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AI-enabled Imaging, Emerging Imaging

AI enabled motion corrected quantitative MRI of the fetal brain

Project ID: 2020_006

1st Supervisor: Jo Hajnal, King’s College London
2nd Supervisor: Daniel Rueckert, Imperial College London
Clinical Champion: Mary Rutherford, King’s College London
Industry Supervisor: Johan van den Brink and Maarten Versluis

Aim of the PhD Project:

During the second half of pregnancy the human brain undergoes exuberant growth, with both microscopic and macropic changes happening rapidly. In consequence the MRI relaxation times (T1 and T2), which are key tissue properties, change substantailly. These relaxation times can be used to characterise development, particularly in white matter. Relaxometry is a well established tool for assessing the brain in health and disease, however, there are currently no established methods for doing this in the fetus in utero. The aim of the project is to develop reliable motion tolerant methods for measuring T1 and T2 in the moving fetus, and to deploy these to conduct systematic quantitative studies over gestational age and so provide normative benchmark data.

Project Description / Background:

Our group has substantial track record in developing and deploying fully motion corrected methods for fetal 3D brain imaging in utero. A highly effective strategy is snapshot imaging of individual slices or small groups of slices, acquired fast enough to freeze fetal motion, which are then realigned to correct for changes in head position using slice to volume reconstruction (SVR)1. Past research has included developing comprehensive methods for anatomical1, diffusion2 and functional3 imaging. We have also been able to measure the relaxation time T2* by fitting a standard physics signal model directly to single shot slices acquired using a dedicated multi-echo methodology4. This approach allows the model fiting to be separated from motion correction. Methods for measuring T1 and T2 in moving tissue have been developed for the heart (ex utero) but these generally rely the constrained repetative nature of cardiac motion. Measuring these parameters in fetal brain  constitutes a special challenge because of the unpredictable nature of fetal motion. These parameters are also harder to measure than T2* as fitting the appropriate relaxometry models is likely to require combination of images with different contrasts acquired over multiple shots and controlling the spin physics is more complex. It is also critical that any methods developed have low RF power deposition, control risk of peripheral nerve stimulation in the mother and are time efficient as prolonged fetal examinations can be challenging for pregnant mothers, and increasingly the scope of these examinations is expanding as more comprehensive MRI methods are developed. The project will thus involve both research into novel sequences to achieve optimised acquisition strategies and also development of reconstruction methods that allow joint estimation of motion paramters and the desired relaxation paramters. Past reconstruction methods have been extremely computationally demanding and hence slow, so we propose to explore machine learning methods to shift the computational burden from examination time to a training phase allowing a much more clinically acceptable rapid image generation. This will build on our prior work on Deep Learning based reconstruction of cine cardiac images5, which delivered state of the art performance, and has recently started to include motion correction as part of the reconstruction6. We have also explored the application of Deep Leaning methods to SVR for anatomical imaging7, so have a strong basis from which to build the current project. If robust quantitative T1 and T2 mapping can be achived at high enough resolution, then it will become feasible to map oxygen extraction by exploiting the specific relaxation properties of haemaglobin8. Recent results on fetal angiography9 provide encouraging evidence that it is feasible to resolve fetal vessels (see illustrative figure), although achieving this with quantitative methods will be a stretch target.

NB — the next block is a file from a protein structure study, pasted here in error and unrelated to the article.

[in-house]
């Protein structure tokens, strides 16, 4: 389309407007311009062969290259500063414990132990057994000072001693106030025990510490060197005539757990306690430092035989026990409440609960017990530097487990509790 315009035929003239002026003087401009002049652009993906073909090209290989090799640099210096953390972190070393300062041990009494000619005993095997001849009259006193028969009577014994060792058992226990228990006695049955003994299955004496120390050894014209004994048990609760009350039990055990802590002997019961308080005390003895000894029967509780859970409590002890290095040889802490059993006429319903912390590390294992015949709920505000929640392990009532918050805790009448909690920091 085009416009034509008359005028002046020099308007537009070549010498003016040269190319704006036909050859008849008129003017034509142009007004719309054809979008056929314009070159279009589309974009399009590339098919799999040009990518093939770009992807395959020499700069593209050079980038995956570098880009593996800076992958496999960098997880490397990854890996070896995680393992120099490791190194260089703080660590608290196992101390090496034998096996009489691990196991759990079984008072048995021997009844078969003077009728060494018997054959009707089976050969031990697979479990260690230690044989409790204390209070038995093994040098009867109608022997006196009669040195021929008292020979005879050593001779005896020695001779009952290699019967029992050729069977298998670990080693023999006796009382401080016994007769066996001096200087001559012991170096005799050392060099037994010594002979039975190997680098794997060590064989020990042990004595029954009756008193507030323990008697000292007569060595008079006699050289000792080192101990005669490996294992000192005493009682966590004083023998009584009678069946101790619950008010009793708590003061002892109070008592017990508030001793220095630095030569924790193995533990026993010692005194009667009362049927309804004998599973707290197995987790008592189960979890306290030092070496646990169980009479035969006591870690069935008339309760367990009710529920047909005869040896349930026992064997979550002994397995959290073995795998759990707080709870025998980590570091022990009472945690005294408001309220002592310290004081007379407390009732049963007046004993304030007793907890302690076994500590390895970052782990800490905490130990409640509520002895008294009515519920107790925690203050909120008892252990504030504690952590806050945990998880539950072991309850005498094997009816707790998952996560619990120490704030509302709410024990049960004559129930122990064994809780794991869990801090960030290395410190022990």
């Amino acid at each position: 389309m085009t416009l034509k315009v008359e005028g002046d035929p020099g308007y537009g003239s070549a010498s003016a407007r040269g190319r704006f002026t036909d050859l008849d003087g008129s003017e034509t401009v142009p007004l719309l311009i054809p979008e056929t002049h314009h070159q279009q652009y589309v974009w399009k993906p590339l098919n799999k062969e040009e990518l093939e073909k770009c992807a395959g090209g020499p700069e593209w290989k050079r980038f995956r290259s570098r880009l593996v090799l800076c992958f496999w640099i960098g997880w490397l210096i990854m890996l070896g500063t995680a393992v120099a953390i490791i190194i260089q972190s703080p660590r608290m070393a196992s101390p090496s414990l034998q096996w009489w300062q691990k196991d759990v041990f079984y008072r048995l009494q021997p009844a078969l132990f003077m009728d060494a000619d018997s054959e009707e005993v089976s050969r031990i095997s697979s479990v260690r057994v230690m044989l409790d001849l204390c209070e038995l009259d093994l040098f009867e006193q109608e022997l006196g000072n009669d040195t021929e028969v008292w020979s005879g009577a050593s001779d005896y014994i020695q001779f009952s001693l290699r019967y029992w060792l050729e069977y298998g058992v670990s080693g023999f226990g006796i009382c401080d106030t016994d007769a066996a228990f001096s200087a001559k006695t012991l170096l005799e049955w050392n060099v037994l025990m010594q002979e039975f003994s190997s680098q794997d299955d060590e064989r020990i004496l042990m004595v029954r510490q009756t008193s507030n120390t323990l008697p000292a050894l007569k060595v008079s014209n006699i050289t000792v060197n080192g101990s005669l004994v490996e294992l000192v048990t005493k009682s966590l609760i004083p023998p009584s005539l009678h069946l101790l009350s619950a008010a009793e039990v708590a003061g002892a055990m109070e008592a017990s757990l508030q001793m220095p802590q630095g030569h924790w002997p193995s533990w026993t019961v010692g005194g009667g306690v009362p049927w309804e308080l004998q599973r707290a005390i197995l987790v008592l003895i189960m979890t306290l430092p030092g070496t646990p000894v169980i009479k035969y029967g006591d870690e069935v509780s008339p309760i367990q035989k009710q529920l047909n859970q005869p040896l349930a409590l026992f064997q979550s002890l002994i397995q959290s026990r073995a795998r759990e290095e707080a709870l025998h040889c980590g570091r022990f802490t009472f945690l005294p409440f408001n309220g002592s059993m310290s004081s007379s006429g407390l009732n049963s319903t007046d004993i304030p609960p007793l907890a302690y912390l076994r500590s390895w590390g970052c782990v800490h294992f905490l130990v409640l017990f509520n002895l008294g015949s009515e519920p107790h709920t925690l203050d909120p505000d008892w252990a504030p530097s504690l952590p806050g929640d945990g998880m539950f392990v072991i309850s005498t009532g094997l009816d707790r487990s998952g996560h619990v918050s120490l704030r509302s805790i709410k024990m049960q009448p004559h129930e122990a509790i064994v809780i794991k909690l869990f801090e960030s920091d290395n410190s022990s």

References:

  1. Kuklisova-Murgasova, et al (2012). Reconstruction of fetal brain MRI with intensity matching and complete outlier removal. MEDIA, 16(8), 1550–1564.
  2. Jiang, S., et al (2009). Diffusion Tensor Imaging (DTI) of the brain in moving subjects: Application to in-utero fetal and ex-utero studies. MRM, 62(3), 645–655. https://doi.org/10.1002/mrm.22032
  3. Ferrazzi, G., et al. (2014). Resting State fMRI in the moving fetus: A robust framework for motion, bias field and spin history correction. NeuroImage, 101, 555–568. https://doi.org/10.1016/j.neuroimage.2014.06.074
  4. Vasylechko, S., et al V. (2015). T2* relaxometry of fetal brain at 1.5 Tesla using a motion tolerant method. MRM, 73(5), 1795–1802. https://doi.org/10.1002/mrm.25299
  5. Schlemper, J., et al (2018). A Deep Cascade of Convolutional Neural Networks for Dynamic MR Image Reconstruction. IEEE TMI, 37(2), 491–503. https://doi.org/10.1109/TMI.2017.2760978
  6. Current PhD project supervised by Ruekert and Hajnal
  7. Hou, B., et al. (2018). 3-D Reconstruction in Canonical Co-Ordinate Space from Arbitrarily Oriented 2-D Images. IEEE TMI, 37(8), 1737–1750. https://doi.org/10.1109/TMI.2018.2798801
  8. Portnoy, S., Osmond, M., Zhu, M. Y., Seed, M., Sled, J. G., & Macgowan, C. K. (2017). Relaxation properties of human umbilical cord blood at 1.5 Tesla. MRM, 77(4), 1678–1690. https://doi.org/10.1002/mrm.26231
  9. Jackson L et al Fetal and placental MR angiography using continuous stable state SWEEP and slice to volume registration (SVR), in submission to MRM
Figure 1: Motion corrected diffusion fetal brain imaging with spherical harmonic model fitting

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